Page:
Preliminary Nine Element Plan for Lake Conway–Point Remove Watershed and an Urban...

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Preliminary Nine Element Plan for Lake ConwayPoint Remove Watershed and an Urban Watershed Plan for Little Creek-Palarm Creek Sub-Watershed

Overview

Stakeholder Success

Nine Element Plan Update

Modeling

WQ Analysis

Stakeholder Success

Four Meetings Facilitated by UA and Metroplan

Additional PresentationsPRWRIDEcofest

Main ParticipantsLake Conway HOA, AGFC, UCA, ADEQ, City & State Govt Officials

Meeting TopicsConway LID Project PresentationNine Element Plan Education and ProgressWatershed Advocacy

Outcome Lake Conway Watershed Alliance

Modeling

LID Demonstrations 67% Complete

Lake Conway Urban Watershed 70% Complete

BMP Location Maps and Scenario Development Complete

Nine Element Plan Update

Modeled after Illinois and Bayou Bartholomew PlansRobust watershed characterizationIntense review of available watershed research and dataDocuments stakeholder progressIncludes municipal code suggestionsWill contain guidance for completion by the LCPRWA

Timeline for Completion50% Draft CompleteElement Contents and Guidance 1 Oct 2014100% Draft Internal Review Oct-Dec 2014ADEQ Draft Review Spring 2015

Water Quality Analysis

QAPP Complete

Auto Sampler Calibration Complete

Sampling Timeline Oct 2014 May 2015

Half of the City of Conway drains into Lake Conway. Urbanized streams are primary vectors of sedimentation to Lake Conway leading to chronic flooding and dissipation of the lakes ecology.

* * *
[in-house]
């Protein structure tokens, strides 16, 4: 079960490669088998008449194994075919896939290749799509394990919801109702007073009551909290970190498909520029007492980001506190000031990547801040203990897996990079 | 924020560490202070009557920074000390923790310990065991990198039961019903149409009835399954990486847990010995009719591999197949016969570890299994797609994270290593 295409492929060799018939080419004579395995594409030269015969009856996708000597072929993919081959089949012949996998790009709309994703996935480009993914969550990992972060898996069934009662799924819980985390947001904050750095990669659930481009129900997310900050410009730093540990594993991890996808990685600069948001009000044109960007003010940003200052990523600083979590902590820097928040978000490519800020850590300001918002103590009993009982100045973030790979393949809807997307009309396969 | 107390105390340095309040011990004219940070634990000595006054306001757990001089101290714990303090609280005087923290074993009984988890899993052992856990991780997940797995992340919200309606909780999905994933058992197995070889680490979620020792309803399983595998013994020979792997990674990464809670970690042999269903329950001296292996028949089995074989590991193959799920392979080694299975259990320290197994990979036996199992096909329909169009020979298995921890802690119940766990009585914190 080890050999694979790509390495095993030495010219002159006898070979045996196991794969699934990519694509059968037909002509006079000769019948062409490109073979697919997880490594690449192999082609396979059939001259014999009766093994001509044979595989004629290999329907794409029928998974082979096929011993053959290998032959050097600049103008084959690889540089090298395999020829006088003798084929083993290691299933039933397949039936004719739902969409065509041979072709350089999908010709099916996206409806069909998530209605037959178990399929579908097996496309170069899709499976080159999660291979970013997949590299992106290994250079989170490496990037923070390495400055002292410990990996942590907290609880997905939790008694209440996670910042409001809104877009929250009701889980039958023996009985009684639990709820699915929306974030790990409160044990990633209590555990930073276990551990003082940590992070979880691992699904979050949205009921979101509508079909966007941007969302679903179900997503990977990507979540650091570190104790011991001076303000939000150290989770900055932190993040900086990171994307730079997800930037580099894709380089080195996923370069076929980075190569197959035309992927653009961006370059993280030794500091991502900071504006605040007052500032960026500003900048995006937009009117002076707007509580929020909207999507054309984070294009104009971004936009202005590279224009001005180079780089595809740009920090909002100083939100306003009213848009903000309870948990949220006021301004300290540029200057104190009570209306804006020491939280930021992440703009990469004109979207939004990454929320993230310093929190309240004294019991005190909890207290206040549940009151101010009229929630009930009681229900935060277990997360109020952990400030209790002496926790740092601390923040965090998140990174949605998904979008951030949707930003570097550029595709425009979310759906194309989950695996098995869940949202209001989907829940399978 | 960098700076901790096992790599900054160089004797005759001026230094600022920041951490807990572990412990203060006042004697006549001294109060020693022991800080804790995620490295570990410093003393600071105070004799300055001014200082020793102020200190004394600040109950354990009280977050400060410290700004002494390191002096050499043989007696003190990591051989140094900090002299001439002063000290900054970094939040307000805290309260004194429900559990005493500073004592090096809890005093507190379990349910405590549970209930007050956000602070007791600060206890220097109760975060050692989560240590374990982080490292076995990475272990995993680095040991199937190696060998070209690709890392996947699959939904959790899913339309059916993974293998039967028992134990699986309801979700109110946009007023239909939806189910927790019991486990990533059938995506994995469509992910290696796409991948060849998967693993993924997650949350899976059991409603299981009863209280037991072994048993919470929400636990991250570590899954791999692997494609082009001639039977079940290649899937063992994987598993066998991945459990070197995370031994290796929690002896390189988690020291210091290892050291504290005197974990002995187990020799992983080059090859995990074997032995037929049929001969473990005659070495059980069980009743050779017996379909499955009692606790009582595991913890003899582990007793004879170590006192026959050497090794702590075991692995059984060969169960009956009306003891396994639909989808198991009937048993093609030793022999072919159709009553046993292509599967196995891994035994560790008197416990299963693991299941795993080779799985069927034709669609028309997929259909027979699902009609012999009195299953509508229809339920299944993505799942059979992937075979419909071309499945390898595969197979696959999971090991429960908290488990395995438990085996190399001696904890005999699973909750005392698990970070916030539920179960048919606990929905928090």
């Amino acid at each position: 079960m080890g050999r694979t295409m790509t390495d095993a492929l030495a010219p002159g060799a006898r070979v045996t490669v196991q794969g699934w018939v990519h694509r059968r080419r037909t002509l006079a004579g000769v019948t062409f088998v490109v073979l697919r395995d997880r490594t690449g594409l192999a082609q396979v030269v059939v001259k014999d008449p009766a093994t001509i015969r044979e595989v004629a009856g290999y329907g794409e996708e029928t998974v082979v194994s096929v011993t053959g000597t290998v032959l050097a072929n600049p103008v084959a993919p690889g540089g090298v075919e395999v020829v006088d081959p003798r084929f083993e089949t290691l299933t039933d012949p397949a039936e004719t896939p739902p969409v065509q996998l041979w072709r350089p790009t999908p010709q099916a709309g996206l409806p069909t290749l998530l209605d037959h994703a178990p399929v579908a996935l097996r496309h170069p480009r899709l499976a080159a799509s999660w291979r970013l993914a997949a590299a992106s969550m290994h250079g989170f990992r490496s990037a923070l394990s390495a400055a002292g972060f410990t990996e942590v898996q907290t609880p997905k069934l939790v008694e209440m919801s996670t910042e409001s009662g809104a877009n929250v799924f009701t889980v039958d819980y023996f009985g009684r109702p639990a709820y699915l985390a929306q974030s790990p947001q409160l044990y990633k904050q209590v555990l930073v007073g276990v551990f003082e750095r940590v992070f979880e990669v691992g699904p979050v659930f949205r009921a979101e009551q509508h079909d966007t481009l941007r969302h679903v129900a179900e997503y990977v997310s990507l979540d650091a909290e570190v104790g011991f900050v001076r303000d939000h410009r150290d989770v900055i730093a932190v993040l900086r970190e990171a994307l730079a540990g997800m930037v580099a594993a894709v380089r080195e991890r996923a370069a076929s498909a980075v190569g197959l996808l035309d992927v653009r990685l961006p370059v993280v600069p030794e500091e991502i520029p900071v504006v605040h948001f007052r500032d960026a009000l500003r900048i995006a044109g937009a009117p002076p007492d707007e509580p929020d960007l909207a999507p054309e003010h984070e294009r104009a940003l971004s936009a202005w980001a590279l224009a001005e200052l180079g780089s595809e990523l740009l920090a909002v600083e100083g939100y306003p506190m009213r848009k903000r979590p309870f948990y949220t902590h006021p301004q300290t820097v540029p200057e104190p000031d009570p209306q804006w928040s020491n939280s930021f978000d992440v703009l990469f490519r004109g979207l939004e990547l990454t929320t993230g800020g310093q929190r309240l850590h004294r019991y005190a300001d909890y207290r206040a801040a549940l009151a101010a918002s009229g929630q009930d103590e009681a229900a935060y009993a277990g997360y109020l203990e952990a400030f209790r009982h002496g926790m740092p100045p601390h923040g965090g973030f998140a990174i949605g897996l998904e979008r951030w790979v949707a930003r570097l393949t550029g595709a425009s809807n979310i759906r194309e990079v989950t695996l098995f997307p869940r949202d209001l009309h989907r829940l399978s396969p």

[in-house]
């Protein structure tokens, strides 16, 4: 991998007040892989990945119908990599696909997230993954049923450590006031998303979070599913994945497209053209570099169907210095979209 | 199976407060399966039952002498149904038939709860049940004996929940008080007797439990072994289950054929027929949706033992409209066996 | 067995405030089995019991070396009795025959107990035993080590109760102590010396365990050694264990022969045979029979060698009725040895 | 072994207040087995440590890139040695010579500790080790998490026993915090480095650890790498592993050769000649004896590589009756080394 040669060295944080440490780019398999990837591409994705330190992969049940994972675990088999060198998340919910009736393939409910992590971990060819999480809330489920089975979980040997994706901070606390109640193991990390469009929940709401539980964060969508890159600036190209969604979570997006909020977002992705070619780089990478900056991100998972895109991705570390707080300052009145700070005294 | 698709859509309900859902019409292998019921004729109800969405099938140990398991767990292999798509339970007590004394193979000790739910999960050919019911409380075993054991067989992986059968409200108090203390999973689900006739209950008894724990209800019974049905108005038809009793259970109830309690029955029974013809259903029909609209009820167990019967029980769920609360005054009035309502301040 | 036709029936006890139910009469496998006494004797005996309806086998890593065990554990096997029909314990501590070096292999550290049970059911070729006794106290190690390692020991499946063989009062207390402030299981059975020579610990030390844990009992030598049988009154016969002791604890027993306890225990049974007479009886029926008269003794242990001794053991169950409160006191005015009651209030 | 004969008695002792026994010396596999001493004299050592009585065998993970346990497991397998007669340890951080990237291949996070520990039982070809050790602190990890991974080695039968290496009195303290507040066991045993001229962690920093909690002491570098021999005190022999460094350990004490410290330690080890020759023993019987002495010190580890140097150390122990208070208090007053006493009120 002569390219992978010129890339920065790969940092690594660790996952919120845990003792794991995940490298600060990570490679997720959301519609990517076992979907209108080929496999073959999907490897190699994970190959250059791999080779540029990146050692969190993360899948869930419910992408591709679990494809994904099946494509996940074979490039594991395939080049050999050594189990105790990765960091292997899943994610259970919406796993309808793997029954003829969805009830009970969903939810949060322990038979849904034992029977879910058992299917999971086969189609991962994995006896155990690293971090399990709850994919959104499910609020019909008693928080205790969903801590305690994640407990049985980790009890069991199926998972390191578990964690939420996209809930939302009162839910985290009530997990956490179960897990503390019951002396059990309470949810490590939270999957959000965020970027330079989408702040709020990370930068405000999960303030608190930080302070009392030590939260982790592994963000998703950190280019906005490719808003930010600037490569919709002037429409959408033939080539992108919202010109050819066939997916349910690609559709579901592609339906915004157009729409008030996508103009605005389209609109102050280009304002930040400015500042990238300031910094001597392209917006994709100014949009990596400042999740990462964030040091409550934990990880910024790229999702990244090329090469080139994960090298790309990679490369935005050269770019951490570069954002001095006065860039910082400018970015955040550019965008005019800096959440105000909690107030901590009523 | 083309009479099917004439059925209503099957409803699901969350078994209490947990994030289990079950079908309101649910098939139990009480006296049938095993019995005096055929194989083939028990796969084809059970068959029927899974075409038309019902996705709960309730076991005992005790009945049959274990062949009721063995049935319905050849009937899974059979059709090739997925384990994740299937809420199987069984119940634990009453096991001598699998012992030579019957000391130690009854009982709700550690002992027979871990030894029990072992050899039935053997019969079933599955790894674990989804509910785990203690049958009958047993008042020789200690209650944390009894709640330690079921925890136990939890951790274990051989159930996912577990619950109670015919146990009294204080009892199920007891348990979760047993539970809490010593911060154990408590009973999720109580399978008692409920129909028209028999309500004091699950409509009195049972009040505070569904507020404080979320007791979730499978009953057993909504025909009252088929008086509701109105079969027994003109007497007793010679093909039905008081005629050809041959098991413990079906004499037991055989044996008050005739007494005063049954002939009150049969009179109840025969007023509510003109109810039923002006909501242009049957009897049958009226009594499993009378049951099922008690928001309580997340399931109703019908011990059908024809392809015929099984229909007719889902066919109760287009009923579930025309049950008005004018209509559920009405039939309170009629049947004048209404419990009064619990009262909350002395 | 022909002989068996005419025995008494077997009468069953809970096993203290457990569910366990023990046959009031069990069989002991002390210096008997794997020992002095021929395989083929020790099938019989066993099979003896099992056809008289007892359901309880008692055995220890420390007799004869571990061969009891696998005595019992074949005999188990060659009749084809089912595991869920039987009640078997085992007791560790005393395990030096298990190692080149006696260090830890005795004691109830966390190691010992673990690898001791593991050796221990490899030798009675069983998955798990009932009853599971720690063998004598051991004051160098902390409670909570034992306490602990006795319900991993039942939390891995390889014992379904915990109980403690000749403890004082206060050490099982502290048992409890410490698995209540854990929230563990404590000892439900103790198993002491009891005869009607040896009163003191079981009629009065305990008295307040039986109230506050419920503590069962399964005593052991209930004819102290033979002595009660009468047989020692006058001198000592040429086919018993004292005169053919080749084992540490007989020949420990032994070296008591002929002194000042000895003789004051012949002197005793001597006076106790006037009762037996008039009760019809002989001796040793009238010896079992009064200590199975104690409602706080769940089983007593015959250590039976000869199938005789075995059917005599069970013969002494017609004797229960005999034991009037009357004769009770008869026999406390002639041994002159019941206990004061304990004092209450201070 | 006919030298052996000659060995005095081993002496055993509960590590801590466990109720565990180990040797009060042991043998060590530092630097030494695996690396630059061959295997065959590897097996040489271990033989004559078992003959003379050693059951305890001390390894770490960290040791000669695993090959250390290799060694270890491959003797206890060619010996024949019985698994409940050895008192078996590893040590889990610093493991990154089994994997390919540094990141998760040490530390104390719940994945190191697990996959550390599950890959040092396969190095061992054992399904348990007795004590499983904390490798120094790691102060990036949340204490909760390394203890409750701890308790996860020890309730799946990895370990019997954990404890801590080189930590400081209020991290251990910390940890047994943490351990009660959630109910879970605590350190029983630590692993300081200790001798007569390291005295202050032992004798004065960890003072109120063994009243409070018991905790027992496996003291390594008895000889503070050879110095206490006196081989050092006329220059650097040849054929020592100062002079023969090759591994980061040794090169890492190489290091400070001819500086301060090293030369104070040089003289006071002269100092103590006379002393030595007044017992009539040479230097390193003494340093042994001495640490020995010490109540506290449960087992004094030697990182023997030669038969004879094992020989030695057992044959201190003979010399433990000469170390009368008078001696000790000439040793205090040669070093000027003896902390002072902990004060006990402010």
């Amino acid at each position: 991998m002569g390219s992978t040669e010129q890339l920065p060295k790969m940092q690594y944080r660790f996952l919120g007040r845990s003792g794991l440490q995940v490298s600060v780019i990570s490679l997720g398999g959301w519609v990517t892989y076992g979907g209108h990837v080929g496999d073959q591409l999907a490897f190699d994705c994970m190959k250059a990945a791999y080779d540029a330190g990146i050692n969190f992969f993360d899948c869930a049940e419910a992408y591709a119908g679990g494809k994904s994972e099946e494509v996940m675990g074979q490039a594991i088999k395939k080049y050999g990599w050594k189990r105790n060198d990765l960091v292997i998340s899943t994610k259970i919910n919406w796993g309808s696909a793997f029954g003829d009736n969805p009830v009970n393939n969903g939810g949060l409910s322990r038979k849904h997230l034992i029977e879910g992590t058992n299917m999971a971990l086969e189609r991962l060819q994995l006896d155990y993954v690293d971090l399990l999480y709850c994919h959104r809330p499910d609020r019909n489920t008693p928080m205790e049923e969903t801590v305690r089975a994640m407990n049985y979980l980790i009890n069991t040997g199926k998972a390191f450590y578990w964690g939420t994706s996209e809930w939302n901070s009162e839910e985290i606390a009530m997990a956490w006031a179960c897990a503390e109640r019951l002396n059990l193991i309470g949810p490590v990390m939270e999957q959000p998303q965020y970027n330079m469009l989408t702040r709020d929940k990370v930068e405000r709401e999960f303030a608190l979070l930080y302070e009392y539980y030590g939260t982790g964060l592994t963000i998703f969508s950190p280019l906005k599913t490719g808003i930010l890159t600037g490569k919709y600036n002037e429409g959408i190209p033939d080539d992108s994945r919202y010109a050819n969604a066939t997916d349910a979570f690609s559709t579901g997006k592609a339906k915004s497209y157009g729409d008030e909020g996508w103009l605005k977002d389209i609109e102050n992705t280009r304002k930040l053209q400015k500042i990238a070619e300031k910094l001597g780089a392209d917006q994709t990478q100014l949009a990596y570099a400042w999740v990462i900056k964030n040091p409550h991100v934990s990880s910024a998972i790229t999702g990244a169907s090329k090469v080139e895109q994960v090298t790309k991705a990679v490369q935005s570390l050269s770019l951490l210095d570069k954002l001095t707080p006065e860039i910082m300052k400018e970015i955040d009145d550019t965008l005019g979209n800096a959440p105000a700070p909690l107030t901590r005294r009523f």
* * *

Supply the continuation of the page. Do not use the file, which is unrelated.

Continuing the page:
Dark grey areas represent impervious asphalt surfaces mostly large-scale industrial and commercial land uses. Urban stormwater runoff from parking lots is discharged into streams and floodplains leading to urban stream syndrome.

Almost one quarter of the watershed is covered with rooftops. Research shows that more than 30% coverage of a watershed with impervious surface leads to irreversible watershed degradation.

Compounding the problems from urbanization, the sub-watershed soils are mostly clay loam and thus lack ability for infiltration. High rates of stormwater runoff are directed over the surface contributing to urban stream syndrome.

Tree cover occurs primarily in the non-urbanized areas of the watershed and are thus not a factor in mitigating urban stormwater impacts nor contributors to optimal stream functioning.

The municipal sewer system is the best indicator of the direction of growth. While future growth will likely occur continue westward but also will infill within the most sensitive areas of the sub-watershed.